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2 - Emergence and the experimental pursuit of the origin of life

from Part I - Origin of life

Published online by Cambridge University Press:  29 December 2010

Constance M. Bertka
Affiliation:
AAAS, Washington
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Summary

The origin of life involved many, many emergences.

Harold Morowitz

The experimental investigation of life's origin commenced in earnest more than a half-century ago with the pioneering work of Miller, who synthesized many of life's molecular building blocks under plausible prebiotic conditions. Despite an initial euphoric sense that the origin mystery would soon be solved, scientists quickly realized that the transition from a geochemical to a biochemical world would not easily be deduced by the scientific method.

The great challenge of origins research lies in replicating in a laboratory setting the extraordinary increase in complexity that is required to evolve from isolated molecules to a living cell. The principal objective of this review is to describe some of the efforts by origin-of-life researchers to induce such increases in complexity. A unifying theme of these studies, and hence a useful organizing framework for this review, is the principle of emergence – the natural process by which complexity arises.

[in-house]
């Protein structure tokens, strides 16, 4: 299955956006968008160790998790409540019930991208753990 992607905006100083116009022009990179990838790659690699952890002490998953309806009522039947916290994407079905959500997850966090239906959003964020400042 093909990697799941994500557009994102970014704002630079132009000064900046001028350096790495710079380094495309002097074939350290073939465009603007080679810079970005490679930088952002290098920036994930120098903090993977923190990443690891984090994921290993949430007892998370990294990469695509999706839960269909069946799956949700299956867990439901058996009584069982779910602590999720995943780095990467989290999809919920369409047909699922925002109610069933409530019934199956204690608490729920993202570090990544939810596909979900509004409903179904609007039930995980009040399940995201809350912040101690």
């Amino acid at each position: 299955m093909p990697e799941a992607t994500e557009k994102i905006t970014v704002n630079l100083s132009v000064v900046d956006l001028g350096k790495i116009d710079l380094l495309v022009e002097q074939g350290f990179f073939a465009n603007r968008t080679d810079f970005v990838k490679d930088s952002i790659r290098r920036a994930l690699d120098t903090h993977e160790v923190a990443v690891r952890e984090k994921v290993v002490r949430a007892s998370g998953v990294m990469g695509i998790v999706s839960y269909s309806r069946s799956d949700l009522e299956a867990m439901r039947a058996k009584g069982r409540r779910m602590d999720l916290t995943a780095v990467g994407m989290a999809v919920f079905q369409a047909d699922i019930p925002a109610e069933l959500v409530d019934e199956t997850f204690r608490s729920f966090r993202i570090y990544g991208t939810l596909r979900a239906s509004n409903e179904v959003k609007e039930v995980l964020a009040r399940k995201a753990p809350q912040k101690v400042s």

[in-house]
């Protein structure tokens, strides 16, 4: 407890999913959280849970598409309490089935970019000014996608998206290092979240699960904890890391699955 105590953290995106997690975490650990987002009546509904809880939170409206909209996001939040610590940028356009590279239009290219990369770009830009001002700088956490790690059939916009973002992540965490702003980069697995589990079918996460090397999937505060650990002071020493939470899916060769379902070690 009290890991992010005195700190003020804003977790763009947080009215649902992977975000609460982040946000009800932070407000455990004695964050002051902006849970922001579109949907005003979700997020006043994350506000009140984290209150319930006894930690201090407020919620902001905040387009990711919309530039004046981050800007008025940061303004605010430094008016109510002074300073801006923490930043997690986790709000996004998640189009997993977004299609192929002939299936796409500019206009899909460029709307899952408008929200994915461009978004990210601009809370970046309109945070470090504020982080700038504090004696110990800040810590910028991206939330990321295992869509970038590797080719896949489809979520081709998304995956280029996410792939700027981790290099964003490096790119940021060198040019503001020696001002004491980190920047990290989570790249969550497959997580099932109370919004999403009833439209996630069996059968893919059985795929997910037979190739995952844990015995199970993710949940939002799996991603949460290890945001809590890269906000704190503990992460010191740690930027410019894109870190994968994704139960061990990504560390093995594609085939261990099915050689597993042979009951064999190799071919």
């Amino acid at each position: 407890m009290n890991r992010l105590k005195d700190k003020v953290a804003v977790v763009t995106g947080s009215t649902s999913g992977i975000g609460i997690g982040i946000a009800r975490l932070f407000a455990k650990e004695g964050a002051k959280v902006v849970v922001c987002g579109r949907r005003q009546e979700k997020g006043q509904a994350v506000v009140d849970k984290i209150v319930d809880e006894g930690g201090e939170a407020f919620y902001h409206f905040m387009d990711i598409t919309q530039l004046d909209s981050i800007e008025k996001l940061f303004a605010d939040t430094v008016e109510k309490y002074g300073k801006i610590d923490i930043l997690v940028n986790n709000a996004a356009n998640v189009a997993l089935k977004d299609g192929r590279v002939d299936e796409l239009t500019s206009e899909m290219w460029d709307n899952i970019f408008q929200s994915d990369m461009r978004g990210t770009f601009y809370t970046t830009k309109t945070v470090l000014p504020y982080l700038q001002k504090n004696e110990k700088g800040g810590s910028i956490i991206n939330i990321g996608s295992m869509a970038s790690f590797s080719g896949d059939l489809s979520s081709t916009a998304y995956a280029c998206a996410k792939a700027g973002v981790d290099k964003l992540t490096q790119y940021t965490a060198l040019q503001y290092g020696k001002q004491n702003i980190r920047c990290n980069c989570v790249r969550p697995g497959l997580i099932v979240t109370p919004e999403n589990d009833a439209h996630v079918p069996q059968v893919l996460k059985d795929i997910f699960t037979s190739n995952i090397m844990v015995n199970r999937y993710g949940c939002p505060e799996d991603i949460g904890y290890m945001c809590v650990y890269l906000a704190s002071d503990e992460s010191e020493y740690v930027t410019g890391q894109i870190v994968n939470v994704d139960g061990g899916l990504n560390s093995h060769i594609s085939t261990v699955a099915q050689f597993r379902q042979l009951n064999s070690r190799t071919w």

Emergence as a unifying concept in origins research

The origin of life may be modeled as a sequence of so-called “emergent” events, each of which added new structure and chemical complexity to the prebiotic Earth. Observations of numerous everyday phenomena reveal that new patterns commonly emerge when energy flows through a collection of many interacting particles.

Type
Chapter
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Exploring the Origin, Extent, and Future of Life
Philosophical, Ethical and Theological Perspectives
, pp. 21 - 46
Publisher: Cambridge University Press
Print publication year: 2009

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